Limusaurus inextricabilis, a small bipedal dinosaur that roamed the Earth 160 million years ago underwent an unusual evolution as it aged – instead of growing more teeth as it grew, the reptile lost all its chompers by adulthood.
Researchers noted in the study, published in Current Biology that the transformation was a “gradual, complex process.”
The unique transition, known as ontogenetic edentulism, has been observed in modern fish and amphibian species, but this discovery marks a first for any known reptile species, alive or extinct.
The first Limusaurus specimen was found in 2001, but the team of paleontologists, led by Shuo Wang, of Capital Normal University in Beijing, China, were unable to categorize the species. After several years of digging, the team found a total of 19 specimens representing six different life stages of the same animal.
The findings showed that Limusaurus was about 5 feet from the snout to the end of its tail, and weighed slightly more than 50 pounds.
"Initially, we believed that we found two different ceratosaurian dinosaurs from the Wucaiwan Area, one toothed and the other toothless, and we even started to describe them separately," said Wang.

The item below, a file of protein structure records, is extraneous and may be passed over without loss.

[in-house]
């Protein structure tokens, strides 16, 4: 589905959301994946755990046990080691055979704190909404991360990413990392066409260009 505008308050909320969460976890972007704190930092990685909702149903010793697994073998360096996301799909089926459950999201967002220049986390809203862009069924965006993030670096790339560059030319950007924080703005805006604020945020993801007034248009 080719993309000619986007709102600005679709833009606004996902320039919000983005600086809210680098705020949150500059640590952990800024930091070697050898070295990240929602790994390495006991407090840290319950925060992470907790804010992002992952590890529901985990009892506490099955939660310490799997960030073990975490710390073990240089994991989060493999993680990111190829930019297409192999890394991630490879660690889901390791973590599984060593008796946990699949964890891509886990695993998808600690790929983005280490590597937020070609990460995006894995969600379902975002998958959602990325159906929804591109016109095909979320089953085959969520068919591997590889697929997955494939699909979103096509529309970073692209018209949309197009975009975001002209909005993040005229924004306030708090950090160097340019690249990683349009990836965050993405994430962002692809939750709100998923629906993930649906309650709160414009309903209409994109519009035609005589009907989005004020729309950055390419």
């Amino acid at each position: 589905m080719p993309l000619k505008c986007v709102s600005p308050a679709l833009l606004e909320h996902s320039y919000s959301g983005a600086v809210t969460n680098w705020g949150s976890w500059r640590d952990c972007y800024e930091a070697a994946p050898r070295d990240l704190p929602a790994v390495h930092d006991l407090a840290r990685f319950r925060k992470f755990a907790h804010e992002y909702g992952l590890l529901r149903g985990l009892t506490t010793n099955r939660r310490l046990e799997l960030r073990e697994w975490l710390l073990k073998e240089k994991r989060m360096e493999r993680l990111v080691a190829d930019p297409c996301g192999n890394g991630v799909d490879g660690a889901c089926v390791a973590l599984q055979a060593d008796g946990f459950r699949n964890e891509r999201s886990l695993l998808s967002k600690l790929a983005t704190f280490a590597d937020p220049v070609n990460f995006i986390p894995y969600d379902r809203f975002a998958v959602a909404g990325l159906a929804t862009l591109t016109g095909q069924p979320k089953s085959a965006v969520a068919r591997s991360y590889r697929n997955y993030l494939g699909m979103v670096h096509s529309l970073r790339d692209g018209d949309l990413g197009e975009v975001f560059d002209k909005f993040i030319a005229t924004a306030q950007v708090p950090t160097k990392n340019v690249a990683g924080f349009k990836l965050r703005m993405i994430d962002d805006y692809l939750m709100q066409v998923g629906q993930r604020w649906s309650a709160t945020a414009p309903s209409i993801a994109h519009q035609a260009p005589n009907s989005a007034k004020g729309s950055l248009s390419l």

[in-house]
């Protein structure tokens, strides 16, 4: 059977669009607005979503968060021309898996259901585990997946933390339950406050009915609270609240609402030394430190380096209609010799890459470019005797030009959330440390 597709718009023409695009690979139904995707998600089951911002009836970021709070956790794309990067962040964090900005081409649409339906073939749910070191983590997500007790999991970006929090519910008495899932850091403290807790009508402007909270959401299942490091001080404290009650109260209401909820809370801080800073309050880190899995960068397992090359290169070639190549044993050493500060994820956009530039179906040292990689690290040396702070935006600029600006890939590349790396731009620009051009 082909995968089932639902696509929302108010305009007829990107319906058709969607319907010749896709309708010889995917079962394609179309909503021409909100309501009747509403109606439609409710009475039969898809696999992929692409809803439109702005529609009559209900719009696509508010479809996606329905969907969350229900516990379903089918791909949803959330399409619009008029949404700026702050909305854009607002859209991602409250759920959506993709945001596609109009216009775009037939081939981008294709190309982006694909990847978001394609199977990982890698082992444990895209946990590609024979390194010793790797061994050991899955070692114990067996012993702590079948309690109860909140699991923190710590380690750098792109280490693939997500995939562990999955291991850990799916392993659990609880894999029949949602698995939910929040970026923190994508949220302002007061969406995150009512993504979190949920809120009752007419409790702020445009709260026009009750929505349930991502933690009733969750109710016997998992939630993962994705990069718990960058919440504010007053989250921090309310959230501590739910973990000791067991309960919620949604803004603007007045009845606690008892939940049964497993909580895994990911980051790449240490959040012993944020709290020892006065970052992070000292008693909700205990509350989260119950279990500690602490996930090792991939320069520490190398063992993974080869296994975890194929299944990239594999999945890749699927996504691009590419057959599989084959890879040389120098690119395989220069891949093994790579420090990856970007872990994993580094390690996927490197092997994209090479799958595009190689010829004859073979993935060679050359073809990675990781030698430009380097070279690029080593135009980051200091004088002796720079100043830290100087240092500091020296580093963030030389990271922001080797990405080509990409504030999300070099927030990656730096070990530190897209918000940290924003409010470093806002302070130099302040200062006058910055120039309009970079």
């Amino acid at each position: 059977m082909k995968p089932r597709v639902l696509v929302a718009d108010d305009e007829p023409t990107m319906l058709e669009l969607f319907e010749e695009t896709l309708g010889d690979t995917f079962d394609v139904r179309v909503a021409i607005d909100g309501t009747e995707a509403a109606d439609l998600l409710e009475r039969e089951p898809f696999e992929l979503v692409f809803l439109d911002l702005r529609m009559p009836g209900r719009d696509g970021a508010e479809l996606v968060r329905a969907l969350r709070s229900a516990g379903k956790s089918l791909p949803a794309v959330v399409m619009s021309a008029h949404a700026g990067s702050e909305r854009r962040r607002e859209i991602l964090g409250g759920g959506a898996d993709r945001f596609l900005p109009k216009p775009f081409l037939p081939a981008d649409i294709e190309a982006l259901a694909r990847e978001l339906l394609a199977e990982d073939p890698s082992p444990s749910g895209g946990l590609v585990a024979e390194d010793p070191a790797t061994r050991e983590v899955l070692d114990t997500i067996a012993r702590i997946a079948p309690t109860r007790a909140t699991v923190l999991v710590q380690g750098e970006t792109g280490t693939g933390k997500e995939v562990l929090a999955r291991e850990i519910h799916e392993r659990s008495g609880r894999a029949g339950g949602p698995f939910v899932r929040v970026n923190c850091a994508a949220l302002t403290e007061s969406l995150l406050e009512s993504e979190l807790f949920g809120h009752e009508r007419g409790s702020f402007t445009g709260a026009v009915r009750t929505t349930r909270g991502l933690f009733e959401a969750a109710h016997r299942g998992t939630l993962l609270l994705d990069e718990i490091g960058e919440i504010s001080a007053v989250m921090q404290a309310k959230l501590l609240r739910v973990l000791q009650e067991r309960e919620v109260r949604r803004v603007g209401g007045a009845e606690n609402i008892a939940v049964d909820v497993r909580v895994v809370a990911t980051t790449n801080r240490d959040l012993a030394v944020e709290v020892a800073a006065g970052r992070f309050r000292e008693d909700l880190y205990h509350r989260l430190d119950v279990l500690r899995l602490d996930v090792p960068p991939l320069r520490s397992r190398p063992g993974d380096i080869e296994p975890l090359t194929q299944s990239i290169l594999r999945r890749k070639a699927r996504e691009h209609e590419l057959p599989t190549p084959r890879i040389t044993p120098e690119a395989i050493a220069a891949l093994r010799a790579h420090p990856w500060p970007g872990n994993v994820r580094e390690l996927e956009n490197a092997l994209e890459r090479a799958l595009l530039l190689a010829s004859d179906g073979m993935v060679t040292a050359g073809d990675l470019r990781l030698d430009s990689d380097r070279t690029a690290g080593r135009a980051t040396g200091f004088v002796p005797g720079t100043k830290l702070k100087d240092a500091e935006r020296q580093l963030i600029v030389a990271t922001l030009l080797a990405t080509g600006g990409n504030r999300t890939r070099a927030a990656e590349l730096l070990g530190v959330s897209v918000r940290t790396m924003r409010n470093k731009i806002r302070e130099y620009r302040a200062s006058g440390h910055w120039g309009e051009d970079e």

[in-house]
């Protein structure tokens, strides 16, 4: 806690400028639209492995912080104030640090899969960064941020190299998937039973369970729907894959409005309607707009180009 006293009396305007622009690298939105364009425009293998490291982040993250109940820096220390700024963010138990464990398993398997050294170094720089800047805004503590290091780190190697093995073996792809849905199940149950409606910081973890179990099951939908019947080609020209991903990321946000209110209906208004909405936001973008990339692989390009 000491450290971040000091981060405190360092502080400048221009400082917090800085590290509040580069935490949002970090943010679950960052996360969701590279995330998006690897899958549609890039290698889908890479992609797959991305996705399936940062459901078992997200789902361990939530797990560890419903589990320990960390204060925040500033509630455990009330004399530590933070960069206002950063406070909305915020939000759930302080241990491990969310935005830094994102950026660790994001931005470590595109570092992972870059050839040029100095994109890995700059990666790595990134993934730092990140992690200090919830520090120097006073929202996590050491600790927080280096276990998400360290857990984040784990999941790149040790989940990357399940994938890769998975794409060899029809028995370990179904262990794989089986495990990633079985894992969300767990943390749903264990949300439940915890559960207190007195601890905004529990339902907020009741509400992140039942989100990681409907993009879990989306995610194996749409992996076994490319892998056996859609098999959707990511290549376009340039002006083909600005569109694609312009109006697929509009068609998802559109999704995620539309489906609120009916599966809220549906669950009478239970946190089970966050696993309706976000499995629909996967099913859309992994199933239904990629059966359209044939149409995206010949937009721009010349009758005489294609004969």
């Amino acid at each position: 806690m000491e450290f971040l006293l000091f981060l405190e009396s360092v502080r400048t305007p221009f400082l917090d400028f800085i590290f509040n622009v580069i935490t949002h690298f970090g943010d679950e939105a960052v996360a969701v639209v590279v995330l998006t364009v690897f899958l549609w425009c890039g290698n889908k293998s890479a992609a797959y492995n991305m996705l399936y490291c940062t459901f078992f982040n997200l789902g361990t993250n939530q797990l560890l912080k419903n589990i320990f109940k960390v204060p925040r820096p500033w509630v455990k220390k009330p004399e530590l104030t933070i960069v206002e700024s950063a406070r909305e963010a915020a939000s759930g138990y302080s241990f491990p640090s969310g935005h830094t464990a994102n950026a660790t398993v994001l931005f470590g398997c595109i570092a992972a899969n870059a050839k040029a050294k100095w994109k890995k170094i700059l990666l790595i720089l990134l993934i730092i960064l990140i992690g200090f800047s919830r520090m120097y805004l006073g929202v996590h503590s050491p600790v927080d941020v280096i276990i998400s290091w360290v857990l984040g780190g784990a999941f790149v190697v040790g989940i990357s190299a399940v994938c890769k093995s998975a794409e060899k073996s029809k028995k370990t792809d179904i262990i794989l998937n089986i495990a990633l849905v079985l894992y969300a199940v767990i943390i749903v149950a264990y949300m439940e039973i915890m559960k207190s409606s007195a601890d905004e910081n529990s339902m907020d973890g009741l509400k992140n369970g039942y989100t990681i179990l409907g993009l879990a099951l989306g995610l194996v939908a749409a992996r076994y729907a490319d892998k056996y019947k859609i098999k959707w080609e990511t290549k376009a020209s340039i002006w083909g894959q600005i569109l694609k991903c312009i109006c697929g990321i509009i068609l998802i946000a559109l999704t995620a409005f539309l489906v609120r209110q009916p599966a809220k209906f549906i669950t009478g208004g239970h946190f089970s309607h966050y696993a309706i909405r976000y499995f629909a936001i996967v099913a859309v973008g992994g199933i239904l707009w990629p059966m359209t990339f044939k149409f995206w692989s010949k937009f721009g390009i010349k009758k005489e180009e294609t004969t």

The fossilized hatchlings showed that youngsters had dozens of rooted teeth, but by the time they reached full maturity, all teeth were absent, and a toothless, beaked jaw replaced them.
“Our discovery has significant implications for understanding the evolution of the beak, an important feeding structure present in several tetrapod clades, including modern birds,” the authors wrote.
The progression from a mouthful of teeth to a toothless beak suggests that the reptile experienced a drastic diet change, from omnivorous to herbivorous, according to the study authors.
Although the loss of teeth may have been the most unexpected discovery, the researchers documented more than 75 other anatomical changes over the dinosaur’s lifetime, including changes in skull size and altered upper jawbone shape.
The team will continue to conduct detailed analyses of the species in hopes of determining what exactly led to these transformative changes.